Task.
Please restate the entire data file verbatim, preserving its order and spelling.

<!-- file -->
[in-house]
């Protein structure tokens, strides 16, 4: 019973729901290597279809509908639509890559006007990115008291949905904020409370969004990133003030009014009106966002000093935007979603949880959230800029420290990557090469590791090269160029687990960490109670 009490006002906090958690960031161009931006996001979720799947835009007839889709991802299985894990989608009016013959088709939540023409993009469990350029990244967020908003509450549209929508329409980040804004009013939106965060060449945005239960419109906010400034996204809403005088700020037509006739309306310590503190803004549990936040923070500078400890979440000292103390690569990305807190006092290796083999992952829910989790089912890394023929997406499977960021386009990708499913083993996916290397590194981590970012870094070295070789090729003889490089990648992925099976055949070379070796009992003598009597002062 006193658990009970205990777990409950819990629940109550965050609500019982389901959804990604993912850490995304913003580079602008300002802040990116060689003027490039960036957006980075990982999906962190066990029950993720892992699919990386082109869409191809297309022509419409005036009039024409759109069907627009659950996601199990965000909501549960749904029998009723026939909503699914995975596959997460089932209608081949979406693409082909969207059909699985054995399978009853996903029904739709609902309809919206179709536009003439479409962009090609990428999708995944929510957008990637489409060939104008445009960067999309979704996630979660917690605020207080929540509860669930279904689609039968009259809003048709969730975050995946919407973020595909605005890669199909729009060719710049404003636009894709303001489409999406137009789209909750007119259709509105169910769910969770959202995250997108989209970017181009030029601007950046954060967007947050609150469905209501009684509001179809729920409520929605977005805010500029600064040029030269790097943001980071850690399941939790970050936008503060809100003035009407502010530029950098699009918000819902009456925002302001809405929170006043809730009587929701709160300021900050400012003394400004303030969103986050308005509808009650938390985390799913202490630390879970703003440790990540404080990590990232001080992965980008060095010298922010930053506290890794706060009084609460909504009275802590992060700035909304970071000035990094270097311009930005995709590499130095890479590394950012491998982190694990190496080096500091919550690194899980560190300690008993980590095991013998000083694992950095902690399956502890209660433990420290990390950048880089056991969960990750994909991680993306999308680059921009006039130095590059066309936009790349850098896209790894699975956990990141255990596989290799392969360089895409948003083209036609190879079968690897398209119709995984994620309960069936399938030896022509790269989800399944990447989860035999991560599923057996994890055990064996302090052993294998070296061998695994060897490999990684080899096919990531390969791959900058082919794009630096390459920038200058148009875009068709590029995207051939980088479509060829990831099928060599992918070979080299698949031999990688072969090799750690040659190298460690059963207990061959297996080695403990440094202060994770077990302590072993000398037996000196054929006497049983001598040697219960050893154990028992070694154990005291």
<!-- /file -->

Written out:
[in-house]
């Protein structure tokens, strides 16, 4: 019973729901290597279809509908639509890559006007990115008291949905904020409370969004990133003030009014009106966002000093935007979603949880959230800029420290990557090469590791090269160029687990960490109670 009490006002906090958690960031161009931006996001979720799947835009007839889709991802299985894990989608009016013959088709939540023409993009469990350029990244967020908003509450549209929508329409980040804004009013939106965060060449945005239960419109906010400034996204809403005088700020037509006739309306310590503190803004549990936040923070500078400890979440000292103390690569990305807190006092290796083999992952829910989790089912890394023929997406499977960021386009990708499913083993996916290397590194981590970012870094070295070789090729003889490089990648992925099976055949070379070796009992003598009597002062 006193658990009970205990777990409950819990629940109550965050609500019982389901959804990604993912850490995304913003580079602008300002802040990116060689003027490039960036957006980075990982999906962190066990029950993720892992699919990386082109869409191809297309022509419409005036009039024409759109069907627009659950996601199990965000909501549960749904029998009723026939909503699914995975596959997460089932209608081949979406693409082909969207059909699985054995399978009853996903029904739709609902309809919206179709536009003439479409962009090609990428999708995944929510957008990637489409060939104008445009960067999309979704996630979660917690605020207080929540509860669930279904689609039968009259809003048709969730975050995946919407973020595909605005890669199909729009060719710049404003636009894709303001489409999406137009789209909750007119259709509105169910769910969770959202995250997108989209970017181009030029601007950046954060967007947050609150469905209501009684509001179809729920409520929605977005805010500029600064040029030269790097943001980071850690399941939790970050936008503060809100003035009407502010530029950098699009918000819902009456925002302001809405929170006043809730009587929701709160300021900050400012003394400004303030969103986050308005509808009650938390985390799913202490630390879970703003440790990540404080990590990232001080992965980008060095010298922010930053506290890794706060009084609460909504009275802590992060700035909304970071000035990094270097311009930005995709590499130095890479590394950012491998982190694990190496080096500091919550690194899980560190300690008993980590095991013998000083694992950095902690399956502890209660433990420290990390950048880089056991969960990750994909991680993306999308680059921009006039130095590059066309936009790349850098896209790894699975956990990141255990596989290799392969360089895409948003083209036609190879079968690897398209119709995984994620309960069936399938030896022509790269989800399944990447989860035999991560599923057996994890055990064996302090052993294998070296061998695994060897490999990684080899096919990531390969791959900058082919794009630096390459920038200058148009875009068709590029995207051939980088479509060829990831099928060599992918070979080299698949031999990688072969090799750690040659190298460690059963207990061959297996080695403990440094202060994770077990302590072993000398037996000196054929006497049983001598040697219960050893154990028992070694154990005291």